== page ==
When did you know you wanted to be an illustrator?
Probably since I was three and drawing all day every day with my mum, but it remained an abstract concept until I was around 20. My school books were filled with sketches, but I decided to study advertising instead. It felt more proper somehow. It was not until I joined multi-disciplinary studio Airside in 2006 that I realised illustration was what I was meant to do.
Where do the ideas for your illustrations come from – music, art, films, your friends?
All of those combined and more: I think inspiration for me comes mainly from living. I feed on everyday situations, small things that no one notices. The more I go out and interact with people, the more ideas I get. It is tricky as I am a bit of a workaholic and tend to go through phases of intense workload. As a result, my brain freezes and my ideas run dry.
Which materials do you prefer to work with and why?
I draw mainly on the computer now. I just love the clean lines that Illustrator allows, the perfect curves and bold covers it helps you create. I also love the animated form. Seeing your own work in movement, carrying a narrative, almost as if it had a life of its own all of a sudden, is just magic.
What attracted you to where you are based? Do you think your location has influenced your style?
I come originally from Paris, but have been living in London for 10 years now. I don’t think I would even be an illustrator if it weren’t for London. I met incredibly inspiring people here and it pushed me to develop my personal work and find my own voice. Somehow my work remains very French (or so I hear often), but London is what constantly pushes it in new directions.
You recently illustrated the covers for SHOP magazine’s French Riviera and Tokyo editions. Do you know either destination well?
I have never been to either. As a kid I always went to the Basque region or Corsica for the summer. I play on the fantasy of both those places in my illustrations. Tokyo is one of my next destinations, though; from what I have heard, it seems bonkers and wonderful!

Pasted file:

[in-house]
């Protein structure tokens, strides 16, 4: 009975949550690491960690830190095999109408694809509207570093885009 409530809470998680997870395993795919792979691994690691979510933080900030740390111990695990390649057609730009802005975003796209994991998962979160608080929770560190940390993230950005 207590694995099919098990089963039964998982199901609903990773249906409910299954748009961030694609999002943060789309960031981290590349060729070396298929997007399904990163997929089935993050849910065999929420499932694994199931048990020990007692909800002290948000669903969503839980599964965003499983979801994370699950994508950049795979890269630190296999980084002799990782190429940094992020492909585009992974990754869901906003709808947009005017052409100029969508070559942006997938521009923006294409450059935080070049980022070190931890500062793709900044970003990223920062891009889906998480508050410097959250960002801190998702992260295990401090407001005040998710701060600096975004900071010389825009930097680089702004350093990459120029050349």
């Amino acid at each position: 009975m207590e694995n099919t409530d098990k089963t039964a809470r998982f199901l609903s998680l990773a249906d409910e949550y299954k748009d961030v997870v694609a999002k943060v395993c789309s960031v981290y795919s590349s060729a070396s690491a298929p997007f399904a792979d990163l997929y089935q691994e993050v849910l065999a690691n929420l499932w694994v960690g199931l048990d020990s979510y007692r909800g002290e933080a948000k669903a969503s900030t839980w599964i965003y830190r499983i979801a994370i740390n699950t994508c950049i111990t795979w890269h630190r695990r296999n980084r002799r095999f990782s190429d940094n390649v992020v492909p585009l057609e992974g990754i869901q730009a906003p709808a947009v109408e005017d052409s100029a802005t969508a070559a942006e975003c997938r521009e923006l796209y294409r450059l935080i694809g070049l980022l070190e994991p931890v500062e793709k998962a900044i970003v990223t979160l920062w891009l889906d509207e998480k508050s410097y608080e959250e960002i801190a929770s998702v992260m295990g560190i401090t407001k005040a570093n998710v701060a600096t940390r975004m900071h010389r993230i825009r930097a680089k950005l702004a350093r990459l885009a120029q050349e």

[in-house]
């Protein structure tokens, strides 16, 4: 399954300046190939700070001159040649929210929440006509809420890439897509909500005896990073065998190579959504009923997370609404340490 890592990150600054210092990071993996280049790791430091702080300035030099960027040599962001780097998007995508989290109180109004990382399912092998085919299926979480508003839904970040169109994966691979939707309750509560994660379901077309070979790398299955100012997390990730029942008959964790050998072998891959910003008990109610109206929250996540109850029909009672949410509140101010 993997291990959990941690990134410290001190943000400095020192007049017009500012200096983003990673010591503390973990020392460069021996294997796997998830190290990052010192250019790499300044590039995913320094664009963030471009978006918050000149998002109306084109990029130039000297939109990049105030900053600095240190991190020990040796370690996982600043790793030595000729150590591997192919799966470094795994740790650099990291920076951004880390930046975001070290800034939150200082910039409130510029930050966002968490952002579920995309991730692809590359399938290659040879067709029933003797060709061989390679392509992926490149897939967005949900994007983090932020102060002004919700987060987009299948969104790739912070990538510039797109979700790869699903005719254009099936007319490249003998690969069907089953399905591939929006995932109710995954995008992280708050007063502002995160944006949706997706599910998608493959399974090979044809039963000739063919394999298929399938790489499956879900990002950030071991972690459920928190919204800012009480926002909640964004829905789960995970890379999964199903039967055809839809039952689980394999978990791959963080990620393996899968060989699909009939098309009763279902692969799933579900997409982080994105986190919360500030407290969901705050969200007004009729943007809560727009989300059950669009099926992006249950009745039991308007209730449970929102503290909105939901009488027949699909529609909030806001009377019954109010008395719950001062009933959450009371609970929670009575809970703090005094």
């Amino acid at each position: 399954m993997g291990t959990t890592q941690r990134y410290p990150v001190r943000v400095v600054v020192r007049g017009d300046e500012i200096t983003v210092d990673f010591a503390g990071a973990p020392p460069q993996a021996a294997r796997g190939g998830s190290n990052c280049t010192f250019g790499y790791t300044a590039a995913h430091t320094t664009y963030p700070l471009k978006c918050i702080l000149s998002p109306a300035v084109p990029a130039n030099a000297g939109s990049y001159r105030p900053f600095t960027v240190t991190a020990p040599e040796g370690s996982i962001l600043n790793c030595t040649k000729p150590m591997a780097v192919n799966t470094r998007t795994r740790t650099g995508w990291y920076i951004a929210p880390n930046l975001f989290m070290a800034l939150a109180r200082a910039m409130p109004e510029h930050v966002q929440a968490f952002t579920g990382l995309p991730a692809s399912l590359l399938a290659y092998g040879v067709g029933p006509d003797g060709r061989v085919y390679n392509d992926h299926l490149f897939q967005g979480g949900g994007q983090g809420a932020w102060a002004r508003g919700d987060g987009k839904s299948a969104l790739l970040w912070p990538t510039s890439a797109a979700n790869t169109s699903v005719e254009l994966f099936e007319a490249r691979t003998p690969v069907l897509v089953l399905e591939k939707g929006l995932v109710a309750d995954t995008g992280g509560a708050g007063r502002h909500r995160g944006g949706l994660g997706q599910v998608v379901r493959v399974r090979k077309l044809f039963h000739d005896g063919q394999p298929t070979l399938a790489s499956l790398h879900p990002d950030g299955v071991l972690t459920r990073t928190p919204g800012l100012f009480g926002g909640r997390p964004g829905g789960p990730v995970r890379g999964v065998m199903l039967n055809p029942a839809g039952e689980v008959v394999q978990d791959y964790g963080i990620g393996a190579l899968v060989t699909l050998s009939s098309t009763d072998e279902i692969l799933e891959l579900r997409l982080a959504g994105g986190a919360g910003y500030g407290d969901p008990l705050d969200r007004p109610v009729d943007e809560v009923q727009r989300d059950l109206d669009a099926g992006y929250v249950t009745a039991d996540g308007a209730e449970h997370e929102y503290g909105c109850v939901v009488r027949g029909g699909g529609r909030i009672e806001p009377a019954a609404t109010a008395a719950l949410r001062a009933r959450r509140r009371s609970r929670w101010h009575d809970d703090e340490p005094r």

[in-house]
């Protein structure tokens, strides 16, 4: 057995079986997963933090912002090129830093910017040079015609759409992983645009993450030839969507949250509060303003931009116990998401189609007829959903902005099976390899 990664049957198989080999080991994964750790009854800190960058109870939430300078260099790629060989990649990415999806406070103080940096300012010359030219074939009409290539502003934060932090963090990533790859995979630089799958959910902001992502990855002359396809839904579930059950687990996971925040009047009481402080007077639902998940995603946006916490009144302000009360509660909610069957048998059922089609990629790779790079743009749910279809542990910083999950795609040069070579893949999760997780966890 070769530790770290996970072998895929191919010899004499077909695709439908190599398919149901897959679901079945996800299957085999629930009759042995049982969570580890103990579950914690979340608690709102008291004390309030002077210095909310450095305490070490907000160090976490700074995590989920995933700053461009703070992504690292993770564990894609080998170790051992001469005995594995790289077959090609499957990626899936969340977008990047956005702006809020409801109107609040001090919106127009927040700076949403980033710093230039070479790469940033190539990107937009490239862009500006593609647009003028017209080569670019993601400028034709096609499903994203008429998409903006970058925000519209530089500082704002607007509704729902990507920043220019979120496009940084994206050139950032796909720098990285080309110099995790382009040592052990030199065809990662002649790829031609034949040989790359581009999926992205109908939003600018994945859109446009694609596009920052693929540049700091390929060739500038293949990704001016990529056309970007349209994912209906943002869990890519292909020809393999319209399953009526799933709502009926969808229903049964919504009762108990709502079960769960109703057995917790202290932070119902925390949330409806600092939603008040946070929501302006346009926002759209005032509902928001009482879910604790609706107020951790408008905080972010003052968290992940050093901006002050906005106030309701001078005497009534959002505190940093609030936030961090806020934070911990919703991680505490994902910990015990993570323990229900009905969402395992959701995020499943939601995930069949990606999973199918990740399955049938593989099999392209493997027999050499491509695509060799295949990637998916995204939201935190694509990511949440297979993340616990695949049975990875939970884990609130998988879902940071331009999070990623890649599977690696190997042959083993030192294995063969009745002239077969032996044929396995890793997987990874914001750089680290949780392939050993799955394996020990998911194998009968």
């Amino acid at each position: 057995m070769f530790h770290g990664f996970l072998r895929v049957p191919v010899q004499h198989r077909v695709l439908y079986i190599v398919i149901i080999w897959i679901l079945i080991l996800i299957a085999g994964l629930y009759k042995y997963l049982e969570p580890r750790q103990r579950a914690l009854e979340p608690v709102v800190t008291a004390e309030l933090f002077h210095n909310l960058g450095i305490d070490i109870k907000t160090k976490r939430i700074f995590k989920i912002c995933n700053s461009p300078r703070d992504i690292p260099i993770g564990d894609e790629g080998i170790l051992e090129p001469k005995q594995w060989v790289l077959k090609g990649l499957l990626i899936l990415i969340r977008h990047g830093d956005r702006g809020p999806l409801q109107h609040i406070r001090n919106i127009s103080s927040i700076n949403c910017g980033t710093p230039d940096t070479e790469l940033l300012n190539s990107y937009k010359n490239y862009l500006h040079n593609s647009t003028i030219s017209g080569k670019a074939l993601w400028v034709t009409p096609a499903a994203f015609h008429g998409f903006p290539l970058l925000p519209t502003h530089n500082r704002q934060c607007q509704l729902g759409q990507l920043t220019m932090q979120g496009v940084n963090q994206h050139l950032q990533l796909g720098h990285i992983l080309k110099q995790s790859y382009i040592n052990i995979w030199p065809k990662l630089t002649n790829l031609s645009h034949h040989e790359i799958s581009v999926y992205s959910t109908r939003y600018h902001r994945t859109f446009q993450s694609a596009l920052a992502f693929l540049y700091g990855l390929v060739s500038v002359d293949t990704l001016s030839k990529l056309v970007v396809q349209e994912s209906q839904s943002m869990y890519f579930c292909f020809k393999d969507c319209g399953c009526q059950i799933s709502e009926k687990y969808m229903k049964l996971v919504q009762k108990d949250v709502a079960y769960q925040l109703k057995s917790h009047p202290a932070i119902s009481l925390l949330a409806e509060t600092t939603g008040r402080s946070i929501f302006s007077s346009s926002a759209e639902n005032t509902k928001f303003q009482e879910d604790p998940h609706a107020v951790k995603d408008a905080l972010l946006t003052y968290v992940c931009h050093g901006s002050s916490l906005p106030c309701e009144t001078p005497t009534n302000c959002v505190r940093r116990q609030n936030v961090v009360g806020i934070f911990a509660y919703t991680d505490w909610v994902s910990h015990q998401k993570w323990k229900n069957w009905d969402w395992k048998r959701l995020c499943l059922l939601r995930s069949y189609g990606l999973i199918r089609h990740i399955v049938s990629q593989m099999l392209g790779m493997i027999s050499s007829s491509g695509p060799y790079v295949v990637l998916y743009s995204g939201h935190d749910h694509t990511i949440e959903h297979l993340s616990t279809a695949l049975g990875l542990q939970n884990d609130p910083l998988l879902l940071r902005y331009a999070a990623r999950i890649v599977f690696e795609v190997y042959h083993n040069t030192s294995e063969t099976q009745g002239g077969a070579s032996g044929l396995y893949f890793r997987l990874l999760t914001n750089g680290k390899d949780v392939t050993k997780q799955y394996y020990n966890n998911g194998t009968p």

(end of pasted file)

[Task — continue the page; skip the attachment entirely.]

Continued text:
Your ideas are always very astute; where do you start when designing covers for SHOP?
I always explore a lot of ideas at the beginning. I need to get the bad ones out of my system in order to move on. I do a lot of sketches and then edit down as I go. I love saving over my previous files – that way there is no going back. I keep going until I feel that I am on to something.
I then go straight into the colours as this is an essential part of my work and draws everything together very quickly. The last phase is the most time-consuming one: refining each line until I find the perfect curve. It is where the magic happens. All those details that no one notices are what makes the final piece look sharp and feel effortless.
Did the covers turn out the way you expected?
I love the Tokyo cover: such a nice one to draw. I love it when an illustration has many layers and an underlying narrative. All those tiny people are going somewhere, maybe shopping, maybe going home. I like playing with the way the brain works and looks at images. And most importantly when it makes people smile.
What should SHOP readers not miss when they visit London?
No one should miss Liberty; it’s such a gorgeous building. And everyone should eat at Rasa, which has some of the best poppadoms I have ever eaten. Tatty Devine is worth a look for crazy, colourful jewellery and the Columbia Road flower market is always good for a Sunday stroll …
What five items will you never travel without?
I am not very good at collecting anything and my bag is mainly a mess of receipts, various papers and much worse. The only constant things in my bag are my phone, keys (when I haven’t lost them), a lipstick, a pen and my Oyster card. Exciting, isn’t it? I am fairly practical for an illustrator.